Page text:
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Curr Pharm Des. 2010;16(33):3638-45.

Current developments for the diagnosis and treatment of irritable bowel syndrome.

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Department of Medicinal Chemistry, College of Pharmacy, University of Florida, P.O. Box 100485, Gainesville, FL 32610, USA.


Current treatment options for the chronic gastrointestinal disorder irritable bowel syndrome (IBS) have long been limited to symptomatic treatments due to lack of pathophysiologic understanding of the syndrome. Within the past 10 years, however, a number of new pharmacological targets have been identified that may aid in the treatment of irritable bowel syndrome. Although only a limited number of new drug entities have entered the market in the past years, many new potential pharmacophores are evolving. Among them, several drugs are in the pipeline that target cholecystokinin or corticotropin-releasing factor receptors, serve as inhibitors for specific tryptophan hydroxylase iso-enzymes, modulate chloride secretion, influence immune responses via monoclonal antibodies or ATP-mediated pathways, and even normalize the gastrointestinal microflora via supplementation with probiotics. While new treatments that act via chloride secretion and immune modulation present with favorable outcomes in clinical trials, other novel therapies require further evaluation. This review is intended to provide a synopsis of current and emerging pharmacotherapies for IBS.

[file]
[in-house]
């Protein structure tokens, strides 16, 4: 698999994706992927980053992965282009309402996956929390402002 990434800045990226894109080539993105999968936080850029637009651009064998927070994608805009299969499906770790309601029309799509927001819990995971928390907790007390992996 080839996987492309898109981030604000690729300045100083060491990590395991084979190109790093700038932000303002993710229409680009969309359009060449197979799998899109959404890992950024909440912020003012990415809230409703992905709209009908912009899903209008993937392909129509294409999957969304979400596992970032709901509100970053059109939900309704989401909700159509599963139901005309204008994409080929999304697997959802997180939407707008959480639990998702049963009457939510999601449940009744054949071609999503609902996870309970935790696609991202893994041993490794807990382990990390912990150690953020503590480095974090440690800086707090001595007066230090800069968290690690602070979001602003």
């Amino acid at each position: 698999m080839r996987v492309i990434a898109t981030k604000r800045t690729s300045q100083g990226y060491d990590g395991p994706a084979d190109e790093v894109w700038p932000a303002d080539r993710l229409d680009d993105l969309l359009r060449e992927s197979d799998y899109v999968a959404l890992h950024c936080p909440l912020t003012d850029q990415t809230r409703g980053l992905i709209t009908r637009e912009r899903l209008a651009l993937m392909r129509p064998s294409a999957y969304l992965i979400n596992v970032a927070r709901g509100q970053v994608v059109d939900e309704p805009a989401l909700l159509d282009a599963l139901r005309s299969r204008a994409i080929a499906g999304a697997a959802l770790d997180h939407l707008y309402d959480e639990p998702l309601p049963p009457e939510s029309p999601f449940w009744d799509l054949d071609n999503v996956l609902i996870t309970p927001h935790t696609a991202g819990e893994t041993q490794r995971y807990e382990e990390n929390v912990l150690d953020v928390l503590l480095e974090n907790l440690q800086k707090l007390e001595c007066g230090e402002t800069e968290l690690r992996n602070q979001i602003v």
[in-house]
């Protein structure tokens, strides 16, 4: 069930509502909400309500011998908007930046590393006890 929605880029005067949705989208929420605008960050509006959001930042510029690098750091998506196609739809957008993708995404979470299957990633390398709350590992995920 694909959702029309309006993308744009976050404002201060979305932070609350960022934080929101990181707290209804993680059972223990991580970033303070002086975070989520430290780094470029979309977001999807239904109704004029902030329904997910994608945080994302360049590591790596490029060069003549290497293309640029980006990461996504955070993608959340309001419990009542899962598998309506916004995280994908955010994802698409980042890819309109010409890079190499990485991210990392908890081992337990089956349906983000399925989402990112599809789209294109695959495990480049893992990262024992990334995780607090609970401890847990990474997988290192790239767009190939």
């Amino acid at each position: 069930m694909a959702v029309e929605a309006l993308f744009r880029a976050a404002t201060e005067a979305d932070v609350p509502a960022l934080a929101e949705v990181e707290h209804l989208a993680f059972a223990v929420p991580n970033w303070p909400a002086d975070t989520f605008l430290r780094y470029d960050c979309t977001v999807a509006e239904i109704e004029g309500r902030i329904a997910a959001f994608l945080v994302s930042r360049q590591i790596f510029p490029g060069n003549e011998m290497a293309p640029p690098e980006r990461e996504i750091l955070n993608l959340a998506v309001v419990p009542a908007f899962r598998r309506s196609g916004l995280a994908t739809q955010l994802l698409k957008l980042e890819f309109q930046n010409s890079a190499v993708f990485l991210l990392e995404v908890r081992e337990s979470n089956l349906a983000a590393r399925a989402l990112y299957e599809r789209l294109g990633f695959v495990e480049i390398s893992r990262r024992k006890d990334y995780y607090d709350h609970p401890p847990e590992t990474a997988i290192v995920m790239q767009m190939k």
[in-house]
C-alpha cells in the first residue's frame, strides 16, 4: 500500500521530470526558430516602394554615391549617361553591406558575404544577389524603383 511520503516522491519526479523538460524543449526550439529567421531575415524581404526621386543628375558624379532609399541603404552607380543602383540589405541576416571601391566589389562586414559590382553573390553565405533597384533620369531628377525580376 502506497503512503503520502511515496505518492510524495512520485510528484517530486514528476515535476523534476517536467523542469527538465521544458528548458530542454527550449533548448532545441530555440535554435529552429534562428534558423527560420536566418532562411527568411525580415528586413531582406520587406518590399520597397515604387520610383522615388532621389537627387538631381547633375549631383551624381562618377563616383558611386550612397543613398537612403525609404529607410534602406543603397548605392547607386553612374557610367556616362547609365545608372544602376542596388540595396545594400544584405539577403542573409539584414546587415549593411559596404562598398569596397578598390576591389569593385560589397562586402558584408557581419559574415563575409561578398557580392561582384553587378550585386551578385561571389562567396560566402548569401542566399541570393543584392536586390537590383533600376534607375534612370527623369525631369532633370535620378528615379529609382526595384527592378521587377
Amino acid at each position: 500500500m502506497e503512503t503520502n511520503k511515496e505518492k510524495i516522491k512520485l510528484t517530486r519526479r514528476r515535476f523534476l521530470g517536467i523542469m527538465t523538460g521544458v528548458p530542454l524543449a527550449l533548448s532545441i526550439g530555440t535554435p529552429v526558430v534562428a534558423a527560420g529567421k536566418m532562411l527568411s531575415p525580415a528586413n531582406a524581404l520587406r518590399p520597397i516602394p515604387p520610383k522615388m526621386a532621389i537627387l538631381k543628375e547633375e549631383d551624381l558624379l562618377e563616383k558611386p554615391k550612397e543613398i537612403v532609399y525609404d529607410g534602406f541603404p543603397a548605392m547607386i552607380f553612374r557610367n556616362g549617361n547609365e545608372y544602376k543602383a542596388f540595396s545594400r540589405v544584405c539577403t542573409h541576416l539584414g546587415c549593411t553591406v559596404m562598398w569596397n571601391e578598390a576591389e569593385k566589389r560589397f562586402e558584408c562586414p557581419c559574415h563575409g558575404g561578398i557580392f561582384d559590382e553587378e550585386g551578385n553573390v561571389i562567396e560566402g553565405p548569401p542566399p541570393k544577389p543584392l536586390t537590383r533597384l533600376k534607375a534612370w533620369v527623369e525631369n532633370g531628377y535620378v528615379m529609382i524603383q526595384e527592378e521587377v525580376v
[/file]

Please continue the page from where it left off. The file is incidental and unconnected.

[Indexed for MEDLINE]

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